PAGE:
I have been down at Grenfell today, coordinating with Grenfell Action, dealing with press, speaking to journalists, organisers, survivors and those at the site. There is a lot of anger, and desire to hold the council to account. The action today is focussing on the government, but no action is yet being organised against the council. From what I’ve heard the community would be incredibly supportive of this. Chalking the town hall would enable people to literally write large their demands and anger on this symbol of local governance.


    Grenfell Action Group demand that no stone is left unturned in investigating what led to this horrific event, and that those responsible are held to account.

    Residents must not be broken up in the immediate aftermath of the fire. In the long term are must be offered local, secure and affordable housing. The community must be allowed to heal together.


    Radical Housing Network demand that the estate is fully rebuilt so that not a single unit of social housing is lost – this must not be an opportunity for the council to privatise homes, or for someone to make quick cash.

    Gavin Barwell, Conservative Chief of Staff and ex-Minister for Housing, who sat on a report warning that tower blocks were vulnerable to fire, must resign immediately, along with anyone else whose actions or neglect led to Grenfell. Criminal proceedings must be brought against those responsible.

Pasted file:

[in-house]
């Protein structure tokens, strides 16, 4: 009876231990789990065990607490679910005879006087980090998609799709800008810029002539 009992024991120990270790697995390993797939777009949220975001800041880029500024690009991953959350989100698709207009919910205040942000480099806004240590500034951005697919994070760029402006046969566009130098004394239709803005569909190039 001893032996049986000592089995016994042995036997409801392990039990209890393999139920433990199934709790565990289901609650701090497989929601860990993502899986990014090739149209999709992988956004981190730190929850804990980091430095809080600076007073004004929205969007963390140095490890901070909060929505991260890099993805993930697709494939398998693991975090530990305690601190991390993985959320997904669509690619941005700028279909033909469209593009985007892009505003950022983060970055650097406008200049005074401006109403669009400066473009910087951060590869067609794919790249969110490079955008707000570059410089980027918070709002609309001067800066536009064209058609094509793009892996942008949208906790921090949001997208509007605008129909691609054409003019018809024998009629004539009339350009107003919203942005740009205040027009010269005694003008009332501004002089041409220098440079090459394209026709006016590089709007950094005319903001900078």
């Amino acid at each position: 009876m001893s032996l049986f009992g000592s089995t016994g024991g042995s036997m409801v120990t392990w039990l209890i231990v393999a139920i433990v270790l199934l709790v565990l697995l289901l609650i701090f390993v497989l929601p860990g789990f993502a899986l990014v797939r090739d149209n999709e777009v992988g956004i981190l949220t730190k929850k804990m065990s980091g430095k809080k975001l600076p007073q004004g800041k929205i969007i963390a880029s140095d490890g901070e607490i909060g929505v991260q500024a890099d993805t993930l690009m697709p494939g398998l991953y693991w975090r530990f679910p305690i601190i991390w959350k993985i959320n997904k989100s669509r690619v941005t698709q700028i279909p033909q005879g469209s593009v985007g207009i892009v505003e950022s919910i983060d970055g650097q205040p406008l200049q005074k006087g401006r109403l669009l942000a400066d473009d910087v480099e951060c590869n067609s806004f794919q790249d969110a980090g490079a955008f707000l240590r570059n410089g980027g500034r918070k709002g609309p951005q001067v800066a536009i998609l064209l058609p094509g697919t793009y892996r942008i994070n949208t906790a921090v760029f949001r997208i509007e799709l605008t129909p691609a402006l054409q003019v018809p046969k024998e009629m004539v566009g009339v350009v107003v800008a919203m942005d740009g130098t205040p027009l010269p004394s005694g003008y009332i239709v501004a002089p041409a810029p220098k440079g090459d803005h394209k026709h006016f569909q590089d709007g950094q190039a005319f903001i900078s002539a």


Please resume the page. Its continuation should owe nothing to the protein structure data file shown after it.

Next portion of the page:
Bring banners and noise. Open mic and other action.

    Called by Radical Housing Network and our member group, Grenfell Action Group

  5. Glasgow Working Class said,

    The Tower Block was built by the working classes and there was no moaning at the time. The Block was refurbisbed by the working class and there was no moaning about construction problems!

    • Jim Denham said,

      Have you not been reading the papers (even the Tory ones) or watching the telly? Or following this blog? The Grenfell Action Group made repeated protests about safety standards in the building. They were ignored – except when the management and council threatened them with legal action.

      • Glasgow Working Class said,

        So who was to blame then? Theresa May! If it was so bad why did the punters not camp out en mass. I think sensible people will wait for the investigation results and if their was deliberate negligence then those responsible will be held to account.
        The mad leftie protests are typical of the left bandwagon wanting heads without evidence.

      • Jim Denham said,

        “If it was so bad why did the punters not camp out en mass”: you really are a fucking asshole, aren’t you? In fact you can just fuck off now. Goodbye, you piece of shit.

  6. Glasgow Working Class said,

    Silly man you are Denham.

  7. Political Tourist said,